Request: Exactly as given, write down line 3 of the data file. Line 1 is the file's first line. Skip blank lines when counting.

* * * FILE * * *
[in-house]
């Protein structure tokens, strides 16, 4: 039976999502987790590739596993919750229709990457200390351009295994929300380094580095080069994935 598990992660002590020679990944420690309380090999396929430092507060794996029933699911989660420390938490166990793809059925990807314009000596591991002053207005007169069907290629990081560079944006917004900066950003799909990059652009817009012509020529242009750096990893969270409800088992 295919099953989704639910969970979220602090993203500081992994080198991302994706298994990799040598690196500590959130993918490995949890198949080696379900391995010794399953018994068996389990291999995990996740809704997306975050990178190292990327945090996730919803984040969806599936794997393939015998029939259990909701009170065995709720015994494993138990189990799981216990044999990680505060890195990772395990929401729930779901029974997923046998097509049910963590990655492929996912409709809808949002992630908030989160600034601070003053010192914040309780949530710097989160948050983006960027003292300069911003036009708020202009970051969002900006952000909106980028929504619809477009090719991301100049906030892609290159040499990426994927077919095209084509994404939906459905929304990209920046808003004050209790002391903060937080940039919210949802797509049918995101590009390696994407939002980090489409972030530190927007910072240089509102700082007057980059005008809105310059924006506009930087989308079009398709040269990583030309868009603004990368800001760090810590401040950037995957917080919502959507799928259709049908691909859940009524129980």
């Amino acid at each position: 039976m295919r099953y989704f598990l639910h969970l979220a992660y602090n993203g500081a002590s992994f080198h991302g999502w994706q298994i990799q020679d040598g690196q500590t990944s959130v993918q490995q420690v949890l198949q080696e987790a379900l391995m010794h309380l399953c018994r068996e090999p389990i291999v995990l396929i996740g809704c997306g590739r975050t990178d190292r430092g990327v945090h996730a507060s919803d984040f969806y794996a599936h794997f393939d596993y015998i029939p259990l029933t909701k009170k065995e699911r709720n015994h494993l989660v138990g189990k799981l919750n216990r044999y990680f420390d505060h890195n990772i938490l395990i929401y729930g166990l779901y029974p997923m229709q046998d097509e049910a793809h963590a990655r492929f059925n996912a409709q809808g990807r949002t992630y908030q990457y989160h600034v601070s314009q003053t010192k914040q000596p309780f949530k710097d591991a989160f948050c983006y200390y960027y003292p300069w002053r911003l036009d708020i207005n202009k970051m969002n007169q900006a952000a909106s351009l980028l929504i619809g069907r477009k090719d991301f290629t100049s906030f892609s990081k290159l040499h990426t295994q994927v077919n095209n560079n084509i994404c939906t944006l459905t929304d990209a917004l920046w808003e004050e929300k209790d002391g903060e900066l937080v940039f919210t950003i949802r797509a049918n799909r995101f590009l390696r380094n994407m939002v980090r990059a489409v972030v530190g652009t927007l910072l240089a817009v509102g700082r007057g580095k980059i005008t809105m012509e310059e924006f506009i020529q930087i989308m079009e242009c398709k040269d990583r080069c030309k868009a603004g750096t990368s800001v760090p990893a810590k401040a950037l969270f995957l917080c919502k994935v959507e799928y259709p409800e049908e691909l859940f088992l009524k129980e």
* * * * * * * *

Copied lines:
């Amino acid at each position: 039976m295919r099953y989704f598990l639910h969970l979220a992660y602090n993203g500081a002590s992994f080198h991302g999502w994706q298994i990799q020679d040598g690196q500590t990944s959130v993918q490995q420690v949890l198949q080696e987790a379900l391995m010794h309380l399953c018994r068996e090999p389990i291999v995990l396929i996740g809704c997306g590739r975050t990178d190292r430092g990327v945090h996730a507060s919803d984040f969806y794996a599936h794997f393939d596993y015998i029939p259990l029933t909701k009170k065995e699911r709720n015994h494993l989660v138990g189990k799981l919750n216990r044999y990680f420390d505060h890195n990772i938490l395990i929401y729930g166990l779901y029974p997923m229709q046998d097509e049910a793809h963590a990655r492929f059925n996912a409709q809808g990807r949002t992630y908030q990457y989160h600034v601070s314009q003053t010192k914040q000596p309780f949530k710097d591991a989160f948050c983006y200390y960027y003292p300069w002053r911003l036009d708020i207005n202009k970051m969002n007169q900006a952000a909106s351009l980028l929504i619809g069907r477009k090719d991301f290629t100049s906030f892609s990081k290159l040499h990426t295994q994927v077919n095209n560079n084509i994404c939906t944006l459905t929304d990209a917004l920046w808003e004050e929300k209790d002391g903060e900066l937080v940039f919210t950003i949802r797509a049918n799909r995101f590009l390696r380094n994407m939002v980090r990059a489409v972030v530190g652009t927007l910072l240089a817009v509102g700082r007057g580095k980059i005008t809105m012509e310059e924006f506009i020529q930087i989308m079009e242009c398709k040269d990583r080069c030309k868009a603004g750096t990368s800001v760090p990893a810590k401040a950037l969270f995957l917080c919502k994935v959507e799928y259709p409800e049908e691909l859940f088992l009524k129980e």